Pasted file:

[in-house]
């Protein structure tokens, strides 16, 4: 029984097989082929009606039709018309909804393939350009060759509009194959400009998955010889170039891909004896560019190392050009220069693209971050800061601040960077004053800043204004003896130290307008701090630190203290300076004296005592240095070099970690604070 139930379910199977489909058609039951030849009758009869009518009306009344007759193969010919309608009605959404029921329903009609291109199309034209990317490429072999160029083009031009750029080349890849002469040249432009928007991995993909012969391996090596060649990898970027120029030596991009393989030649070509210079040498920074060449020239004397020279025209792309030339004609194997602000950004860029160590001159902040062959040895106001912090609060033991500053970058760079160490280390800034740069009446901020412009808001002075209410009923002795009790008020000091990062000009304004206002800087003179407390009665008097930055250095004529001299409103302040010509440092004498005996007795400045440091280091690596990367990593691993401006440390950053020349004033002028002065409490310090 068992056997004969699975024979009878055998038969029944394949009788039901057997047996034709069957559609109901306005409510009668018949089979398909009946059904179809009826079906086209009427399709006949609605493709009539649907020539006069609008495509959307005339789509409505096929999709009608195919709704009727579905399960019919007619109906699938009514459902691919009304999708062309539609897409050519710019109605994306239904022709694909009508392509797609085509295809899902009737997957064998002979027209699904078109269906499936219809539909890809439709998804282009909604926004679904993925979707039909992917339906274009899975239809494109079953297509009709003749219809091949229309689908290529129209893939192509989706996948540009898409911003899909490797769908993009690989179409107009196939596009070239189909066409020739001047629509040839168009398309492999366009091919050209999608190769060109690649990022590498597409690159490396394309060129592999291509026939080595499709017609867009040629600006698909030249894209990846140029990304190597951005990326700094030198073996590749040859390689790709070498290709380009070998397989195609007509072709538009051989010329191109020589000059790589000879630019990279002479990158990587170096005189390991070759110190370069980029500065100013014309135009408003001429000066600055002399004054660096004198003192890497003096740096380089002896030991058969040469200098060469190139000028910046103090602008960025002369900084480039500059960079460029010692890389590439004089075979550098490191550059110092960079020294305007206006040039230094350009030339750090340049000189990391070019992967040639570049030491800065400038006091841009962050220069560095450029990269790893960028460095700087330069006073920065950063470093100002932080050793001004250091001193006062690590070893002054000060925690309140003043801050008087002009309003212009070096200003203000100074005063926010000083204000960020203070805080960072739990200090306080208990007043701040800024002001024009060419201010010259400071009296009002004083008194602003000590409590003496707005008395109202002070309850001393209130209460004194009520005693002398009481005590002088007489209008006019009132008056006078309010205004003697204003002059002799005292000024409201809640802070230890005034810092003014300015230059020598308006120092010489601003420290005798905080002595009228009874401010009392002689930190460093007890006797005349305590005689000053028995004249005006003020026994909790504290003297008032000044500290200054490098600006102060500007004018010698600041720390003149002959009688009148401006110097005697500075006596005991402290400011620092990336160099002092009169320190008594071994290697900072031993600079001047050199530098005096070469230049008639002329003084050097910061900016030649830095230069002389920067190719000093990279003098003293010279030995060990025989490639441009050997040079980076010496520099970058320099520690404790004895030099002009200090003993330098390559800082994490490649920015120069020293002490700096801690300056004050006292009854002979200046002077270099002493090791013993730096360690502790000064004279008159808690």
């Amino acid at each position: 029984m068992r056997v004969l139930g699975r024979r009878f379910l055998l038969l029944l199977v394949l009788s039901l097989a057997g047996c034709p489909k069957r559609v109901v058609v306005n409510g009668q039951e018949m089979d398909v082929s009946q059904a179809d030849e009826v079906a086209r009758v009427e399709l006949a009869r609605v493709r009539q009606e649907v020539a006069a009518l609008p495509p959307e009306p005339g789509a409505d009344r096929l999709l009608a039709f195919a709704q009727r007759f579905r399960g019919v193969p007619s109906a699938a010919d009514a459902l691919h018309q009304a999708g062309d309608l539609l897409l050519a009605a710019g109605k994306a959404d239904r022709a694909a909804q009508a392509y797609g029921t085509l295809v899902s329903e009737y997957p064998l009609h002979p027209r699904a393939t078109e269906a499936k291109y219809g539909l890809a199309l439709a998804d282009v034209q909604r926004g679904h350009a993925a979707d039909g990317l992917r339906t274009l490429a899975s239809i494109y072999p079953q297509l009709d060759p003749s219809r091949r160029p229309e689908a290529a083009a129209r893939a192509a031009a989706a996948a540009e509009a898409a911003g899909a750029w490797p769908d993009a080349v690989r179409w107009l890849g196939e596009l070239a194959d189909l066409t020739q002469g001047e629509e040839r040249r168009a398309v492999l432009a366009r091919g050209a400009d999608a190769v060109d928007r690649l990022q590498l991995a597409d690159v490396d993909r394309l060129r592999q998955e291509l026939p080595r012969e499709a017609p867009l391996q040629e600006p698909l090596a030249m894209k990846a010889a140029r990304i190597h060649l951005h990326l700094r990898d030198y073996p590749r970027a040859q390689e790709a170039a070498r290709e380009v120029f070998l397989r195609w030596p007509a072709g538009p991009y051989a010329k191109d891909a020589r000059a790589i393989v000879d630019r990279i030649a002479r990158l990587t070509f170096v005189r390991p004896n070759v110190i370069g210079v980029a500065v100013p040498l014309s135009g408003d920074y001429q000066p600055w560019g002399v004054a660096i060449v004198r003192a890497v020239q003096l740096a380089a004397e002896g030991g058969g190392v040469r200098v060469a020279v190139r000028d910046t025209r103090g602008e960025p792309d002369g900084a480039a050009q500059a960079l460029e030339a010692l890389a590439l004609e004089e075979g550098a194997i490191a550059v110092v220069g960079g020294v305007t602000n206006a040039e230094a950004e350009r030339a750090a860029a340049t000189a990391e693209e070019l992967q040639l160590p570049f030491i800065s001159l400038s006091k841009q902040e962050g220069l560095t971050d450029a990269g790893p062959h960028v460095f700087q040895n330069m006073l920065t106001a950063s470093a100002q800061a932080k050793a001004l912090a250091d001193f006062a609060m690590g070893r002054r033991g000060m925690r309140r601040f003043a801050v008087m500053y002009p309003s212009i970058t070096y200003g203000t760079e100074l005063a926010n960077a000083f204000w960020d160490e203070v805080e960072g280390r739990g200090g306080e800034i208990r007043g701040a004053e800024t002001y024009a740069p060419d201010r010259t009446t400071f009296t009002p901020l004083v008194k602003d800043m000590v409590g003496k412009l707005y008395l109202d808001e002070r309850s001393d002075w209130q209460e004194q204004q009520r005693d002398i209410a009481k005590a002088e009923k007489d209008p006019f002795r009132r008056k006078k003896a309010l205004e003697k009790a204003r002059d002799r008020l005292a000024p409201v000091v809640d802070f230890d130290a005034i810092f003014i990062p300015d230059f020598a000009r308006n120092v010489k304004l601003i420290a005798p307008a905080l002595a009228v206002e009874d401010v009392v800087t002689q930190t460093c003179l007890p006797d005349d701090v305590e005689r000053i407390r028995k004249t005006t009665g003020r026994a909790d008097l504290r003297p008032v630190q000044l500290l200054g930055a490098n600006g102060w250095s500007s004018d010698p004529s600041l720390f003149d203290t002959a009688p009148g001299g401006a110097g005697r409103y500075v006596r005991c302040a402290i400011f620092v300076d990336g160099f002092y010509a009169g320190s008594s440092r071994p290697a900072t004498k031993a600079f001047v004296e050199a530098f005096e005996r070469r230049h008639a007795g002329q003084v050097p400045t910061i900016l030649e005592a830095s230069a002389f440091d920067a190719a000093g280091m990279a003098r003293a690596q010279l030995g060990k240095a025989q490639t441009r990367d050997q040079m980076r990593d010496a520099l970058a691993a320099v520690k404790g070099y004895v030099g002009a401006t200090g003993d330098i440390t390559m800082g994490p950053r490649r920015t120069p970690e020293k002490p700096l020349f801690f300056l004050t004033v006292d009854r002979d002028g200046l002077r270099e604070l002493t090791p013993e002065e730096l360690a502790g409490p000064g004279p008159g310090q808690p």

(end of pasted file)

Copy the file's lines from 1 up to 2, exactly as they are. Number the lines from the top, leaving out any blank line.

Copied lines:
[in-house]
């Protein structure tokens, strides 16, 4: 029984097989082929009606039709018309909804393939350009060759509009194959400009998955010889170039891909004896560019190392050009220069693209971050800061601040960077004053800043204004003896130290307008701090630190203290300076004296005592240095070099970690604070 139930379910199977489909058609039951030849009758009869009518009306009344007759193969010919309608009605959404029921329903009609291109199309034209990317490429072999160029083009031009750029080349890849002469040249432009928007991995993909012969391996090596060649990898970027120029030596991009393989030649070509210079040498920074060449020239004397020279025209792309030339004609194997602000950004860029160590001159902040062959040895106001912090609060033991500053970058760079160490280390800034740069009446901020412009808001002075209410009923002795009790008020000091990062000009304004206002800087003179407390009665008097930055250095004529001299409103302040010509440092004498005996007795400045440091280091690596990367990593691993401006440390950053020349004033002028002065409490310090 068992056997004969699975024979009878055998038969029944394949009788039901057997047996034709069957559609109901306005409510009668018949089979398909009946059904179809009826079906086209009427399709006949609605493709009539649907020539006069609008495509959307005339789509409505096929999709009608195919709704009727579905399960019919007619109906699938009514459902691919009304999708062309539609897409050519710019109605994306239904022709694909009508392509797609085509295809899902009737997957064998002979027209699904078109269906499936219809539909890809439709998804282009909604926004679904993925979707039909992917339906274009899975239809494109079953297509009709003749219809091949229309689908290529129209893939192509989706996948540009898409911003899909490797769908993009690989179409107009196939596009070239189909066409020739001047629509040839168009398309492999366009091919050209999608190769060109690649990022590498597409690159490396394309060129592999291509026939080595499709017609867009040629600006698909030249894209990846140029990304190597951005990326700094030198073996590749040859390689790709070498290709380009070998397989195609007509072709538009051989010329191109020589000059790589000879630019990279002479990158990587170096005189390991070759110190370069980029500065100013014309135009408003001429000066600055002399004054660096004198003192890497003096740096380089002896030991058969040469200098060469190139000028910046103090602008960025002369900084480039500059960079460029010692890389590439004089075979550098490191550059110092960079020294305007206006040039230094350009030339750090340049000189990391070019992967040639570049030491800065400038006091841009962050220069560095450029990269790893960028460095700087330069006073920065950063470093100002932080050793001004250091001193006062690590070893002054000060925690309140003043801050008087002009309003212009070096200003203000100074005063926010000083204000960020203070805080960072739990200090306080208990007043701040800024002001024009060419201010010259400071009296009002004083008194602003000590409590003496707005008395109202002070309850001393209130209460004194009520005693002398009481005590002088007489209008006019009132008056006078309010205004003697204003002059002799005292000024409201809640802070230890005034810092003014300015230059020598308006120092010489601003420290005798905080002595009228009874401010009392002689930190460093007890006797005349305590005689000053028995004249005006003020026994909790504290003297008032000044500290200054490098600006102060500007004018010698600041720390003149002959009688009148401006110097005697500075006596005991402290400011620092990336160099002092009169320190008594071994290697900072031993600079001047050199530098005096070469230049008639002329003084050097910061900016030649830095230069002389920067190719000093990279003098003293010279030995060990025989490639441009050997040079980076010496520099970058320099520690404790004895030099002009200090003993330098390559800082994490490649920015120069020293002490700096801690300056004050006292009854002979200046002077270099002493090791013993730096360690502790000064004279008159808690």